§ 94. Transferring bees from box-hives is not so common as it was fifty years
ago, for very few bees are now hived in boxes or “gums.” The best time for this
is during fruit-bloom, when the hives are not overrunning with bees, and are
light in honey. A good day should be selected when the bees are at work on the
bloom, as there is consequently no robbing (87).
After smoking the bees at the entrance of a box-hive, remove it some distance
from the old stand, leaving an empty decoy hive or box in its place, to receive
the bees that return from the fields; invert the hive, place an empty box or
hive over it, of the same size and shape, wrapping a sheet of cloth around where
they come together, leaving no cracks large enough for a bee to escape. By
smartly tapping or drumming the hive for some time, most of the bees, with the
queen, will enter the upper box. When they have nearly all left the hive, place
the upper box with the bees on the old stand removing the decoy. Being alarmed
and filled with honey, they may be handled without fear.
The old hive may now be removed to a convenient room or building, and taken to
pieces, by cutting off the nails with a cold-chisel and prying off the ends,
cutting the combs when taken out as near as possible to the size of the frames
to be used.
It is well to lay a frame over the combs spread upon a large board, so as to cut
them to fit exactly (Fig. 59).
Previous to this work, the apiarist should have prepared a number of wires of
proper length to be fastened by a bent end into the top and bottom bars of the
frames. A number of these wires (Fig. 60), are driven on one side of a number of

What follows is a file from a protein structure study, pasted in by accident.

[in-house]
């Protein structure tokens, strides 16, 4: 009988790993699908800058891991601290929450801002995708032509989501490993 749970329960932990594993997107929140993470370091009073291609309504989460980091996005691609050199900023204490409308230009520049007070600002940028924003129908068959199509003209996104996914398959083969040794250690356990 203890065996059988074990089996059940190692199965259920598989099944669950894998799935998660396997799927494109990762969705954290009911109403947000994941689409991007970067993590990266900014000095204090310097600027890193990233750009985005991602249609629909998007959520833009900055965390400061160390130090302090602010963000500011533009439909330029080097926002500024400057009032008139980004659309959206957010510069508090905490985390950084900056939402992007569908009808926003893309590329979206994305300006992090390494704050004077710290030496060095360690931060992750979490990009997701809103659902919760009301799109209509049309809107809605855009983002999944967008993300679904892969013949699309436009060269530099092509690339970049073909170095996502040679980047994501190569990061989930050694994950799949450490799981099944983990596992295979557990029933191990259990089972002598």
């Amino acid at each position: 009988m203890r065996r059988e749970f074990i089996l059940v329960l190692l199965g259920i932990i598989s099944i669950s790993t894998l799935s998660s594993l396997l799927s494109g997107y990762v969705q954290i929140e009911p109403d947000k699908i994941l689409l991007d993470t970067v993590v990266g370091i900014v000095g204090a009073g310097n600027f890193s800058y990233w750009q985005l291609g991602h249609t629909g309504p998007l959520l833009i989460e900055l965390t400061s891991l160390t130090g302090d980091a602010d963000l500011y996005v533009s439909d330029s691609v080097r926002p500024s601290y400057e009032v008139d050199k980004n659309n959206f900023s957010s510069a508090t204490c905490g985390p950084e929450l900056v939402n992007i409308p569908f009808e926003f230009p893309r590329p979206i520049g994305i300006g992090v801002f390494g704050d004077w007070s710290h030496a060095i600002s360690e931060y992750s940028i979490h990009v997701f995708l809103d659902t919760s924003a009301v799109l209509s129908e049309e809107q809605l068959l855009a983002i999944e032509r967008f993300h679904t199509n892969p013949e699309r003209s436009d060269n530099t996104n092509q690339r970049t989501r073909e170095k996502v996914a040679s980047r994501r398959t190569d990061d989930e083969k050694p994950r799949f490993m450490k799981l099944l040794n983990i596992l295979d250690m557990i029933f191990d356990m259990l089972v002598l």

frames, and the frames, one at a time, laid wire side down on the board. Then
the comb is fitted in and other wires nailed on top. The frame with the brood
has then the appearance of the one in Fig. 61. Twine may be used, but it
stretches, and does not hold the comb as stiff as wire. A previous edition of
this book advised the use of sticks fastened with wire. The method we give here
is much the best.
No drone-comb or drone-brood should be transferred. The bees will always have
too much. Chickens will eat the drone-brood if it is given them. The
worker-brood, of course, should be transferred so as to occupy a central
position in the frames as is natural in the hive. The honey is placed in the
rear of the combs.
Carry the new hive to the old stand, and empty the bees out of the box on a
sheet, in front of the hive. See that the queen, as well as all the bees enter
it. To prevent robbing the entrance should be contracted; and in a week, when
the bees have fastened the combs, the transferring wires should be removed.
Always work slowly with the bees, and avoid jarring.
Short Method of Transferring
§ 95. For the benefit of the apiarist who does not wish to do as difficult a job
as the one just described, we will give an easier method, though less
economical, of transferring the bees from box hives, or from movable frame hives
in which the combs have been built crooked and are therefore immovable.
Instead of performing the operation at the blooming of fruit trees, it is
delayed till early swarming time. A new hive with frames full of foundation or
of comb already built is placed on the stand of the colony to be transferred.
The bees are then driven as above directed and shaken in front of this new hive,
taking good care that the queen is among them. This virtually makes an
artificial swarm. Enough bees are returned to the old hive to enable them to
take care of the brood and it is placed in close proximity of the new hive
usually a little behind it. At the end of ten days destroy the queen-cells (6).
After twenty-one days, the brood being hatched out of the combs (37), the bees
are shaken in front of the new hive and the old hive and its combs entirely
taken away to be handled at leisure. These combs contain only honey, which may
be extracted (161), as the apiarist may see fit. If advisable, the bees of the
old colony may be used to strengthen any small colony in the apiary. Being
mainly young bees they will remain where given (36).